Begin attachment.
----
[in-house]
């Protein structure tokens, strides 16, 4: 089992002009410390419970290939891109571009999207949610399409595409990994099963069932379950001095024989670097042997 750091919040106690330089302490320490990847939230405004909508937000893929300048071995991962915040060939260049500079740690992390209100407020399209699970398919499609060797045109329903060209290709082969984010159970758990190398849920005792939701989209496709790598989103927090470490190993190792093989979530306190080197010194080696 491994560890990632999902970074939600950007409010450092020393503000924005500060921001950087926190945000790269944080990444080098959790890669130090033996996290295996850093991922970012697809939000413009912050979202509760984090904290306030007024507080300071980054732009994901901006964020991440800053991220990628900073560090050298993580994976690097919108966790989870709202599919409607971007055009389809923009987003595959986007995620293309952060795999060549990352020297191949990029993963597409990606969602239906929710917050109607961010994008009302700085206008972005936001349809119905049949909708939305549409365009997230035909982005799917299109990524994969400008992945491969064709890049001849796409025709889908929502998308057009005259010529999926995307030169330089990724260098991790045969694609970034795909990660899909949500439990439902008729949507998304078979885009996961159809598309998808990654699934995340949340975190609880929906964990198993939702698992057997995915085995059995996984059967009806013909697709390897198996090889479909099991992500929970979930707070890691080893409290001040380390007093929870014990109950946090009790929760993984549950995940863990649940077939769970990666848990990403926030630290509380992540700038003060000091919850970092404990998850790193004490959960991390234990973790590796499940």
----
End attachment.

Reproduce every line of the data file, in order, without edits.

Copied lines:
[in-house]
């Protein structure tokens, strides 16, 4: 089992002009410390419970290939891109571009999207949610399409595409990994099963069932379950001095024989670097042997 750091919040106690330089302490320490990847939230405004909508937000893929300048071995991962915040060939260049500079740690992390209100407020399209699970398919499609060797045109329903060209290709082969984010159970758990190398849920005792939701989209496709790598989103927090470490190993190792093989979530306190080197010194080696 491994560890990632999902970074939600950007409010450092020393503000924005500060921001950087926190945000790269944080990444080098959790890669130090033996996290295996850093991922970012697809939000413009912050979202509760984090904290306030007024507080300071980054732009994901901006964020991440800053991220990628900073560090050298993580994976690097919108966790989870709202599919409607971007055009389809923009987003595959986007995620293309952060795999060549990352020297191949990029993963597409990606969602239906929710917050109607961010994008009302700085206008972005936001349809119905049949909708939305549409365009997230035909982005799917299109990524994969400008992945491969064709890049001849796409025709889908929502998308057009005259010529999926995307030169330089990724260098991790045969694609970034795909990660899909949500439990439902008729949507998304078979885009996961159809598309998808990654699934995340949340975190609880929906964990198993939702698992057997995915085995059995996984059967009806013909697709390897198996090889479909099991992500929970979930707070890691080893409290001040380390007093929870014990109950946090009790929760993984549950995940863990649940077939769970990666848990990403926030630290509380992540700038003060000091919850970092404990998850790193004490959960991390234990973790590796499940």